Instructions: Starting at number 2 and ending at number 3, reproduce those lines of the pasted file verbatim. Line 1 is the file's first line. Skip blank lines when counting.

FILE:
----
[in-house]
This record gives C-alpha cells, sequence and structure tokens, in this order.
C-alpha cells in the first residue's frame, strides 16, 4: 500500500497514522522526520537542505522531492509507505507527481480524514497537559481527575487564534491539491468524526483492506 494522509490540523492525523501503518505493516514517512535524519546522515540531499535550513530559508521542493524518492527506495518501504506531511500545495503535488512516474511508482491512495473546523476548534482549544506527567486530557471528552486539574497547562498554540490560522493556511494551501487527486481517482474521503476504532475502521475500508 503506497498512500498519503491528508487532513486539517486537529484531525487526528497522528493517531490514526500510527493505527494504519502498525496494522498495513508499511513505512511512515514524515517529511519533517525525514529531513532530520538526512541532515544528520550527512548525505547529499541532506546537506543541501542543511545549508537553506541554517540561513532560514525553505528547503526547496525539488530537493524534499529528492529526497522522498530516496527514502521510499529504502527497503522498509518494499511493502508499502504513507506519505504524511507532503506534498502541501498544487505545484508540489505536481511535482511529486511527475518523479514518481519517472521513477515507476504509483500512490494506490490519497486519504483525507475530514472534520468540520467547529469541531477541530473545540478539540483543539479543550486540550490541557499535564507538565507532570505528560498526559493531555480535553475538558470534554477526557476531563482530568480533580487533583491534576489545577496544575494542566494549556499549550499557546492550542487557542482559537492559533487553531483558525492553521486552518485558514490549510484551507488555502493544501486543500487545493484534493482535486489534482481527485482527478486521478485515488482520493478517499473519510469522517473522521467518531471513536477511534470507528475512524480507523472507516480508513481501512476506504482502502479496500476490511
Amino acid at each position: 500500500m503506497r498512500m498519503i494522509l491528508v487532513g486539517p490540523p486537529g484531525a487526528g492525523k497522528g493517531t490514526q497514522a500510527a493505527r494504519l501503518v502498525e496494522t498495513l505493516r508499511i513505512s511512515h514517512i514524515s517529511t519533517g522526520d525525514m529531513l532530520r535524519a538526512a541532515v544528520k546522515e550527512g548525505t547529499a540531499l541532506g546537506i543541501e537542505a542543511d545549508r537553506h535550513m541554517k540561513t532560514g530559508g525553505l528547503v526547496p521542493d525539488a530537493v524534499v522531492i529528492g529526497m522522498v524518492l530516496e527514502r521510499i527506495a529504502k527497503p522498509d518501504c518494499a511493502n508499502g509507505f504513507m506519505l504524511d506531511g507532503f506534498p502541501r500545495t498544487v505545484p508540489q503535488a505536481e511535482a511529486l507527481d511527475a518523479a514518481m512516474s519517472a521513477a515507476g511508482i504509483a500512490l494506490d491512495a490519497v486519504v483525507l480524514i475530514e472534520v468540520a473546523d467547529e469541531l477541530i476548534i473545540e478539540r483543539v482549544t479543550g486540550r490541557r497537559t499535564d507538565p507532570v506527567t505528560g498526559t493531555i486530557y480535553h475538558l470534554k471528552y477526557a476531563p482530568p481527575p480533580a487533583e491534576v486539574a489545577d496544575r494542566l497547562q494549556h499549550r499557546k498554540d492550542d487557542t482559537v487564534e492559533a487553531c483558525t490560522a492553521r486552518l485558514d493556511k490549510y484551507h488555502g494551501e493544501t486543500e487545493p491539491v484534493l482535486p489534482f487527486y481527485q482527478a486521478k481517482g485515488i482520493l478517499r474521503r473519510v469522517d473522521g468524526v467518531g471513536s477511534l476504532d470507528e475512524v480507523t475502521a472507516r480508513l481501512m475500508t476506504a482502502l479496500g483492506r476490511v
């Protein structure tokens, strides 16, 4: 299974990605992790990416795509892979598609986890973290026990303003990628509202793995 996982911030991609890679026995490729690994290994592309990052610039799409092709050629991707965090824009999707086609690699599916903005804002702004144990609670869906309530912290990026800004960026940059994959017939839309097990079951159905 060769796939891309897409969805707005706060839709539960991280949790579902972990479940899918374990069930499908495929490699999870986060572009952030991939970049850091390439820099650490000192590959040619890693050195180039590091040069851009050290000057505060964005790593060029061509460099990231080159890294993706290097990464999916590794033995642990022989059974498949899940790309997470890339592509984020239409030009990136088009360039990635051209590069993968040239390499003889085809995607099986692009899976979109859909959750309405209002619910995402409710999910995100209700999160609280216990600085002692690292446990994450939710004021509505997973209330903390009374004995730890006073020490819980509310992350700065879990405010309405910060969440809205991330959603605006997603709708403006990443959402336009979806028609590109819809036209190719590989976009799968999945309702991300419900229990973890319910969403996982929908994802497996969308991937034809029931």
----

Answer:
This record gives C-alpha cells, sequence and structure tokens, in this order.
C-alpha cells in the first residue's frame, strides 16, 4: 500500500497514522522526520537542505522531492509507505507527481480524514497537559481527575487564534491539491468524526483492506 494522509490540523492525523501503518505493516514517512535524519546522515540531499535550513530559508521542493524518492527506495518501504506531511500545495503535488512516474511508482491512495473546523476548534482549544506527567486530557471528552486539574497547562498554540490560522493556511494551501487527486481517482474521503476504532475502521475500508 503506497498512500498519503491528508487532513486539517486537529484531525487526528497522528493517531490514526500510527493505527494504519502498525496494522498495513508499511513505512511512515514524515517529511519533517525525514529531513532530520538526512541532515544528520550527512548525505547529499541532506546537506543541501542543511545549508537553506541554517540561513532560514525553505528547503526547496525539488530537493524534499529528492529526497522522498530516496527514502521510499529504502527497503522498509518494499511493502508499502504513507506519505504524511507532503506534498502541501498544487505545484508540489505536481511535482511529486511527475518523479514518481519517472521513477515507476504509483500512490494506490490519497486519504483525507475530514472534520468540520467547529469541531477541530473545540478539540483543539479543550486540550490541557499535564507538565507532570505528560498526559493531555480535553475538558470534554477526557476531563482530568480533580487533583491534576489545577496544575494542566494549556499549550499557546492550542487557542482559537492559533487553531483558525492553521486552518485558514490549510484551507488555502493544501486543500487545493484534493482535486489534482481527485482527478486521478485515488482520493478517499473519510469522517473522521467518531471513536477511534470507528475512524480507523472507516480508513481501512476506504482502502479496500476490511